So all of these institutions are really starting to teeter and crumble. The idea of secrets, lies, surveillance and all of this stuff, we know now was really happening and is probably still happening. So it’s a really ripe world, a rich world to set this in. I was very happy to go back.

On his good and bad times at a hotel:

I have never really had bad times like this in a hotel, fortunately. I have certainly had some weird times, where people have walked into my room, like a key somehow got flipped around or something and I would be sitting at the computer or something, thankfully not doing anything else, (laughter) and someone would walk in the room and you are kind of like uh, hello, hi?

And you are mortified and embarrassed but you are kind of just like okay, well turn around and change your key out, that’s weird. Or the lady will give the wrong key to the wrong person, whatever. That’s probably the weirdest thing that I have had happen to me.

But a good time, usually it’s being around friends, doing something interesting, I had a great time the other night, a friend of mine took me to a concert at the Greek Theatre, and we were able to walk there and walk home and that’s nice, that’s why I love living in California, you can be outside all the time. It doesn’t take much.

On how he gets comfortable in a place:

It depends on how long I am there. If I am staying in a hotel, a little debilitating maybe after the second week, really after the first week, and you have gone through all the things on the room service menu and you are starting to become very familiar with the hotel staff and it just feels a little odd.

I like having a kitchen. I like making my own coffee in the morning and I like doing laundry and all that stuff is very nice. So for example on “Baby Driver,” I lived in an apartment down in Atlanta for seven weeks or however long we were down there. So that was really nice. And you make it your own and you buy a candle and the little portable speaker and whatever. You can go grocery shopping and do all that and that part is nice.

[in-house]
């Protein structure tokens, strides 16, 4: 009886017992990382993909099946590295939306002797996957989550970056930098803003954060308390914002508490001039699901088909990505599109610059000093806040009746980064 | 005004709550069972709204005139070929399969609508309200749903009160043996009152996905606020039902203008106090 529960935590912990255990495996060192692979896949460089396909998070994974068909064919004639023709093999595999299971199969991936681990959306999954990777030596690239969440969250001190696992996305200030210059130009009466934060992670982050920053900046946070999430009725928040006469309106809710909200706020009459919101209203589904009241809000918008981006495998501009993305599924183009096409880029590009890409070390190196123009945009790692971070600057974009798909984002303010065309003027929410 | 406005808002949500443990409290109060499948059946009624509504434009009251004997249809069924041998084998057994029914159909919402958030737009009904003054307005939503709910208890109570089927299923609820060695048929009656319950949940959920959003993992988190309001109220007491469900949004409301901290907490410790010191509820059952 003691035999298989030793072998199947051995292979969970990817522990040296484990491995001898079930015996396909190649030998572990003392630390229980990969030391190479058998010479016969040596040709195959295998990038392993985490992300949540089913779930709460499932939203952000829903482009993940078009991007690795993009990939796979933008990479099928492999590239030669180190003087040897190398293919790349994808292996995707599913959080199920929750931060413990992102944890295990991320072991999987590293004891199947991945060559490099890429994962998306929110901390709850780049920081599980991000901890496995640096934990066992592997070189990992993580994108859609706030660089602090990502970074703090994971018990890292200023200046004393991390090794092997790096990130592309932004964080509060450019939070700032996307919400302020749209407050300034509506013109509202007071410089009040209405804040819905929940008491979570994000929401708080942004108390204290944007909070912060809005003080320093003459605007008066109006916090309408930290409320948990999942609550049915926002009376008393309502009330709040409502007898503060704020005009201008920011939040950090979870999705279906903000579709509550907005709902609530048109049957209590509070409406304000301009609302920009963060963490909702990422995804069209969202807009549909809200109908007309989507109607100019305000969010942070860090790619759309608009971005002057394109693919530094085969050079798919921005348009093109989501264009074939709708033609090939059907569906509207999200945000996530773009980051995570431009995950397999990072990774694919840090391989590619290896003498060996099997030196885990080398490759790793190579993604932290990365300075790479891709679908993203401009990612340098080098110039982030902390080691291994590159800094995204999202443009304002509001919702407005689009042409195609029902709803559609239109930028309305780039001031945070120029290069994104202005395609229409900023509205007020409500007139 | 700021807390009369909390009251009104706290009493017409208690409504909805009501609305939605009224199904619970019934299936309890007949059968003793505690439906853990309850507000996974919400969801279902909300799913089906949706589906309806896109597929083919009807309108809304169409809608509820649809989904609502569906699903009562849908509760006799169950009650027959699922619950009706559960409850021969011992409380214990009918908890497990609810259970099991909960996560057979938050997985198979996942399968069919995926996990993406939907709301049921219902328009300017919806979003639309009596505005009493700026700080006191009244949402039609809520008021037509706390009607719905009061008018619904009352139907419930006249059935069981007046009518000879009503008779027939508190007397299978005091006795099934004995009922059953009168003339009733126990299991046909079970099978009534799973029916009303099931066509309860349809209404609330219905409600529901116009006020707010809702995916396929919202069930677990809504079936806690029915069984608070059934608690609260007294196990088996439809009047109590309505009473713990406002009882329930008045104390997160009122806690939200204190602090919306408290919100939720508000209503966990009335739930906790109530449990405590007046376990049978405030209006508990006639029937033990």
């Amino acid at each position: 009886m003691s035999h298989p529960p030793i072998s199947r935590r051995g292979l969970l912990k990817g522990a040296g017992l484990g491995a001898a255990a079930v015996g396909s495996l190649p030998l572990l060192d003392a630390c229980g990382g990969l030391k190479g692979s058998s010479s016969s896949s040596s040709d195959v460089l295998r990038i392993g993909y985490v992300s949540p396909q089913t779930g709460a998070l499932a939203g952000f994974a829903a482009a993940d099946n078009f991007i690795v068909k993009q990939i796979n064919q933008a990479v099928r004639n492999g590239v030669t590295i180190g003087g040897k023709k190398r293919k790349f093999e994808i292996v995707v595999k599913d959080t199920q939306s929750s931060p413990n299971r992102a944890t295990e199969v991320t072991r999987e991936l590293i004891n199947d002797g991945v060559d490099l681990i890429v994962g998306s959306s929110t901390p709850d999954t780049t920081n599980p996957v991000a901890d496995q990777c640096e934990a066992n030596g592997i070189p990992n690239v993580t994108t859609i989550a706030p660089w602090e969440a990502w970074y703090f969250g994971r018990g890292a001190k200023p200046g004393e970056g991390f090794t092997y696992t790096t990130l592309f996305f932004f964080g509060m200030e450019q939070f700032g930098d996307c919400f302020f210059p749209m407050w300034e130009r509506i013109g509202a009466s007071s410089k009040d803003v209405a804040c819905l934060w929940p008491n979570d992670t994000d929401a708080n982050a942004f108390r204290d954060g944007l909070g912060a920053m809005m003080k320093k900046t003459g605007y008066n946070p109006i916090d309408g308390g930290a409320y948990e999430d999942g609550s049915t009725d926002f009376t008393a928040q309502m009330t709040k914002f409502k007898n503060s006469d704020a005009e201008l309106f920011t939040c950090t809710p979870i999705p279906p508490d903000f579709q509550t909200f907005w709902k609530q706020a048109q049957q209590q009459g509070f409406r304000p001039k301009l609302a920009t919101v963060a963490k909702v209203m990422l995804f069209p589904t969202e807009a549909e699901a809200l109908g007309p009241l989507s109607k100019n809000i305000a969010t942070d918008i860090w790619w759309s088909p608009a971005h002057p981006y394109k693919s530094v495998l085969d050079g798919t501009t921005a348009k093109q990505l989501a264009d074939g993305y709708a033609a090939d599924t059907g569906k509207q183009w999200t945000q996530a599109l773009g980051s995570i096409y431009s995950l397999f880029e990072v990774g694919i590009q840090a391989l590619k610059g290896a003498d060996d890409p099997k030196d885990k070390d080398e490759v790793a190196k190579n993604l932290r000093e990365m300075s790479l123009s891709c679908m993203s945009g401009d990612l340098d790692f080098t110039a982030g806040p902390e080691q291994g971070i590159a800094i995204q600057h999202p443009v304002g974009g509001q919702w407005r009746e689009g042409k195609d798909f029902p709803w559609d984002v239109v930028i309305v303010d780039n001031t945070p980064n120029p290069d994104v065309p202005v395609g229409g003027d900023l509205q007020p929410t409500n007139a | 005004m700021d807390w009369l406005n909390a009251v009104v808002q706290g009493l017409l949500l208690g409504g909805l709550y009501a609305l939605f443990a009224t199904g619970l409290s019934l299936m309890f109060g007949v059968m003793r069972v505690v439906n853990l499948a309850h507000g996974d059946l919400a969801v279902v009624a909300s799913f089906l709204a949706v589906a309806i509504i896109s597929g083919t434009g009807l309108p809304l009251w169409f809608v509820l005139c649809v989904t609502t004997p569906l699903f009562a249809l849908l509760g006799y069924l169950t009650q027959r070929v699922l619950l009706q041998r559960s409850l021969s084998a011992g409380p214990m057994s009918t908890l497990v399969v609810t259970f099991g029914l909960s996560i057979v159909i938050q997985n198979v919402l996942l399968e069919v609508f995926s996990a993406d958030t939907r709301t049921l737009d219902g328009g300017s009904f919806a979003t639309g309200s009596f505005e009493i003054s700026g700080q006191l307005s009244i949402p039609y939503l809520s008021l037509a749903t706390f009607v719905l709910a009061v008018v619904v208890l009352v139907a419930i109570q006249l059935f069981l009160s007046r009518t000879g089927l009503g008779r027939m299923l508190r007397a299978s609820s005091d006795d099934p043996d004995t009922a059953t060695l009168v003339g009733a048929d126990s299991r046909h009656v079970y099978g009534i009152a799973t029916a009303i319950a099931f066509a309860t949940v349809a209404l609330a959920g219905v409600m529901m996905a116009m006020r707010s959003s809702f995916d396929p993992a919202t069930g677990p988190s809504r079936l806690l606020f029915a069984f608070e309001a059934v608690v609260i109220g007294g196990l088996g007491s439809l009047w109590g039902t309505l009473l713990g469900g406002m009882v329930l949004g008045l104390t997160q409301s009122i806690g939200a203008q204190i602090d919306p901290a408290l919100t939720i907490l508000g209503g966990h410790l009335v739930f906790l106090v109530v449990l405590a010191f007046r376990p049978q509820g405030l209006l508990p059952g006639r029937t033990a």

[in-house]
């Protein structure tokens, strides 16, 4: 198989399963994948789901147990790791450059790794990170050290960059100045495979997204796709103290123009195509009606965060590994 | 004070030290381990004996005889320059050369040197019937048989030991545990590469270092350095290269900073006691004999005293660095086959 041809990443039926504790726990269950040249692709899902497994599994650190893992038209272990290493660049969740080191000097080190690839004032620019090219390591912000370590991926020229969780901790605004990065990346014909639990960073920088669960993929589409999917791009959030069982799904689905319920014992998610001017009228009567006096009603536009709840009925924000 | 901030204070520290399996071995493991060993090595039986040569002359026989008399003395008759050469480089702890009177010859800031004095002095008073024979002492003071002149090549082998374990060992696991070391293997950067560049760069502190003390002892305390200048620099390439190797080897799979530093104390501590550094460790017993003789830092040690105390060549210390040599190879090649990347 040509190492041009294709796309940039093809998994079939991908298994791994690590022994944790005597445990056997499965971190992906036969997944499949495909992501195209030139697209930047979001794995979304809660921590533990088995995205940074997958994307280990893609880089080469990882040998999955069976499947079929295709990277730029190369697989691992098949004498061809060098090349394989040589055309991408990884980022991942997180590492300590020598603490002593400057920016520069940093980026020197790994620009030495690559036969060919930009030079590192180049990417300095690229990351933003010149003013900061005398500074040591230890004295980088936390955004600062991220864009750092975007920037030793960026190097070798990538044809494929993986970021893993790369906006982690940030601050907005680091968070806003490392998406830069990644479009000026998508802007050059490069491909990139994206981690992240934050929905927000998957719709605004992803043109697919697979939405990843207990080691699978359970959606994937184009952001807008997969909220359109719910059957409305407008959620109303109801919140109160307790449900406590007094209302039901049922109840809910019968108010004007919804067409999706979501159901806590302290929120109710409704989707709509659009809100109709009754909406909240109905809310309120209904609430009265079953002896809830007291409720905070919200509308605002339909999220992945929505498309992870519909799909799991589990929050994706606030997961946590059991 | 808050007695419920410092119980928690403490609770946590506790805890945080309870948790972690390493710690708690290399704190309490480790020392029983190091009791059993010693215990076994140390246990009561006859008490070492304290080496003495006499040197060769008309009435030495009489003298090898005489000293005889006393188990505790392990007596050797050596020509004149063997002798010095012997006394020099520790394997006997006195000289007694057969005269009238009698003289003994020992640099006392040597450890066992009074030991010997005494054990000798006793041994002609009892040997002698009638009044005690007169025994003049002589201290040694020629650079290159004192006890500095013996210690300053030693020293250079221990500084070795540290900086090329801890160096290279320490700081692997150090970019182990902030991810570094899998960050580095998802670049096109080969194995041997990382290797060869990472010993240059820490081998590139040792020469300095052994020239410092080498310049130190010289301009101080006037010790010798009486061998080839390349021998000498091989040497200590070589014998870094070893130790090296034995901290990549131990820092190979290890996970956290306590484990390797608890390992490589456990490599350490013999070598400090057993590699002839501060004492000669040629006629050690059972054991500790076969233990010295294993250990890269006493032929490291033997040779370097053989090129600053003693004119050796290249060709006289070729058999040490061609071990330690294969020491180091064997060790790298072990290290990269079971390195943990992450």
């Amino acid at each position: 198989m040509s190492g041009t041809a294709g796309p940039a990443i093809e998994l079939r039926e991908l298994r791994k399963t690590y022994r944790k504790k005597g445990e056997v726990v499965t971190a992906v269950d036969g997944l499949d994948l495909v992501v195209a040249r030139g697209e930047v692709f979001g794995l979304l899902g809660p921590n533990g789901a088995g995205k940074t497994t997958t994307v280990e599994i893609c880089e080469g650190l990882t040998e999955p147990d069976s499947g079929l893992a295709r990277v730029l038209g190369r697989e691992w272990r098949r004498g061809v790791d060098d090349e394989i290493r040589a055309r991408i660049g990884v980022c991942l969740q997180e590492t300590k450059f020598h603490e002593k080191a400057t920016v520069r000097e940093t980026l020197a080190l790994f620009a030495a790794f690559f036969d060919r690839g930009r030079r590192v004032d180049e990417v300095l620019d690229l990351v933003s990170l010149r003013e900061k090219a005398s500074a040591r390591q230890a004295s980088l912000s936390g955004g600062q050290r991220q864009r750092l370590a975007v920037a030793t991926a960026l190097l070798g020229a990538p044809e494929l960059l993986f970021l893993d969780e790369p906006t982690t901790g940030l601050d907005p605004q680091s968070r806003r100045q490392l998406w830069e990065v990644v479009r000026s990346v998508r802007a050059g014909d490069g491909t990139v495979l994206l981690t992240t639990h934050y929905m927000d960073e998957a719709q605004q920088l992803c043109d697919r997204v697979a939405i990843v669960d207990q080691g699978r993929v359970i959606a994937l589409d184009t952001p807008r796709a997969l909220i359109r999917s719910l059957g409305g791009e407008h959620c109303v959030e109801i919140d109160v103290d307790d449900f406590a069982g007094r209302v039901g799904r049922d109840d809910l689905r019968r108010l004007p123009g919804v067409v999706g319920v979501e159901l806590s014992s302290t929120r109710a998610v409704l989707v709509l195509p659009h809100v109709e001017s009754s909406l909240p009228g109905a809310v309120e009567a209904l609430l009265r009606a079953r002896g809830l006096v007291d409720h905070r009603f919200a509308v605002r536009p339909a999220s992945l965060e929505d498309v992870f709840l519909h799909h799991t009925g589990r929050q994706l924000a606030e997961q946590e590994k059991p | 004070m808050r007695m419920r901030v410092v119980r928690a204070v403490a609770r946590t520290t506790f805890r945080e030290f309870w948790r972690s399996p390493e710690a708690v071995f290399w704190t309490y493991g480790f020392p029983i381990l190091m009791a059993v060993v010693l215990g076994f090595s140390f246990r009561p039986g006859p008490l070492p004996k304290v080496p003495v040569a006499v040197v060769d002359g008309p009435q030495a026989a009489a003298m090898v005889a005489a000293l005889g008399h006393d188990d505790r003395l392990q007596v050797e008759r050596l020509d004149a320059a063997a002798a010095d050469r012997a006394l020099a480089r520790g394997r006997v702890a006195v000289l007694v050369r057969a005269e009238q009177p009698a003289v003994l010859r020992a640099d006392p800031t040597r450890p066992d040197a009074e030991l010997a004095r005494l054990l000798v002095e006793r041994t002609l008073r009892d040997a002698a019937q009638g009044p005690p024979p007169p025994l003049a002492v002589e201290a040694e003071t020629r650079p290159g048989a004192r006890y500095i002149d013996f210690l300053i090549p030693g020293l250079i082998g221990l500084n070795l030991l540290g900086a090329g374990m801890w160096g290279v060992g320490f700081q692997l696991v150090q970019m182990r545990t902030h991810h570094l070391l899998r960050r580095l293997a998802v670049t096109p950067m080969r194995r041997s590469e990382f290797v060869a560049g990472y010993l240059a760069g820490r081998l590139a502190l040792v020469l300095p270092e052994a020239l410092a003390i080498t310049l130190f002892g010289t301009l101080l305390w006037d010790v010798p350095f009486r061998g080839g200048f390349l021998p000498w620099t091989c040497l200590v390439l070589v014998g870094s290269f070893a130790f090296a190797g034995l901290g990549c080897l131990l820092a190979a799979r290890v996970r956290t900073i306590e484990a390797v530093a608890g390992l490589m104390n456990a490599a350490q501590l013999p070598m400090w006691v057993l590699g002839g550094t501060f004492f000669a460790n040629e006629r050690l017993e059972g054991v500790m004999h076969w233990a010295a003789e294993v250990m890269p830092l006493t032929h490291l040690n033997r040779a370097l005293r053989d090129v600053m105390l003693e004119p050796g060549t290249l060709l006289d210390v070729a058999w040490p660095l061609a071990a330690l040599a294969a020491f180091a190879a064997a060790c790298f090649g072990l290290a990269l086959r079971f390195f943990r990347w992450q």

Hotels are designed to be transitory spaces. If you find yourself in a hotel for too long, something’s probably gone bad in your life. (laughter) It’s never a great idea and it’s also wildly expensive. So I don’t love hotels for longer than a few days.



On the use of silence in acting:

There’s a sequence in the film that’s about seven minutes long that is done in one uninterrupted take. For something like that to be pulled off, everyone has to be working in concert. It’s not just me and the guy driving the dolly and the camera guy that’s doing the pan and tilt. It’s people that you will never see, because their job is to bring big black flags and block reflections. So it’s this bizarre kind of 12-person dance. You only see this much of it.

Then there’s a secondary level where there’s parts of that scene where the camera sees certain things that my character doesn’t see because I have moved onto the next thing, but the camera is lingering. So there is this kind of dance that happens because the camera has to anticipate moves, you want to give them some kind of clue, preferably off camera that you are about to go, so usually you will tap your foot or something, so that the camera can start and you can start. It took us 20 odd something takes to get that. The camera hits a bump, the dolly has a flat tire, whatever happens, happens. It’s six minutes at a time, seven minutes at a time and it was just a fun day, I will tell you that much. 

On how good a salesman he can be:

Yeah, Danny Glicker had a great time designing Laramie’s stuff, because he would very distinctly design for Laramie and for Dwight. And there were two different guys in his mind, which there were, I mean he is playing a character, he is wearing a costume.